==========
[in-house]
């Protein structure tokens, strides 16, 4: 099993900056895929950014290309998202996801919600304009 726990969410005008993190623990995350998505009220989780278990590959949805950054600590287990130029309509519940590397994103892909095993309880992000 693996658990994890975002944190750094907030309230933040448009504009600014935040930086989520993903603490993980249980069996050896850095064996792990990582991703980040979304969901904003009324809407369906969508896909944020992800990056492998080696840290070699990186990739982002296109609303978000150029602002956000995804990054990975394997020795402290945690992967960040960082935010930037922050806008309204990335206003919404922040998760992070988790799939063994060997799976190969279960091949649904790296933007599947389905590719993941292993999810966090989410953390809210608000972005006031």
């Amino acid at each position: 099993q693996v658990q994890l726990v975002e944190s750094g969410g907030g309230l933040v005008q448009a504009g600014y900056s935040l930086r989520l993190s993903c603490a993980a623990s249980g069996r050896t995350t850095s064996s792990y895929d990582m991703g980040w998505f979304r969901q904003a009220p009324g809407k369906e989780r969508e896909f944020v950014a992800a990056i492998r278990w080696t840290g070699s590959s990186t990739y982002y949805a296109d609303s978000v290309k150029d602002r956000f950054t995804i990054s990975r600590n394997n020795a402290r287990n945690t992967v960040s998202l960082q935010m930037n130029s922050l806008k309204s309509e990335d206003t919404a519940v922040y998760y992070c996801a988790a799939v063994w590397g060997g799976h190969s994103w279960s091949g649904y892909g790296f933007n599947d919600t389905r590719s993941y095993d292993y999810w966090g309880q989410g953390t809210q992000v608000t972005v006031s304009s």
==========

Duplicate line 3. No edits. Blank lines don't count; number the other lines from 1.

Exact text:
């Amino acid at each position: 099993q693996v658990q994890l726990v975002e944190s750094g969410g907030g309230l933040v005008q448009a504009g600014y900056s935040l930086r989520l993190s993903c603490a993980a623990s249980g069996r050896t995350t850095s064996s792990y895929d990582m991703g980040w998505f979304r969901q904003a009220p009324g809407k369906e989780r969508e896909f944020v950014a992800a990056i492998r278990w080696t840290g070699s590959s990186t990739y982002y949805a296109d609303s978000v290309k150029d602002r956000f950054t995804i990054s990975r600590n394997n020795a402290r287990n945690t992967v960040s998202l960082q935010m930037n130029s922050l806008k309204s309509e990335d206003t919404a519940v922040y998760y992070c996801a988790a799939v063994w590397g060997g799976h190969s994103w279960s091949g649904y892909g790296f933007n599947d919600t389905r590719s993941y095993d292993y999810w966090g309880q989410g953390t809210q992000v608000t972005v006031s304009s």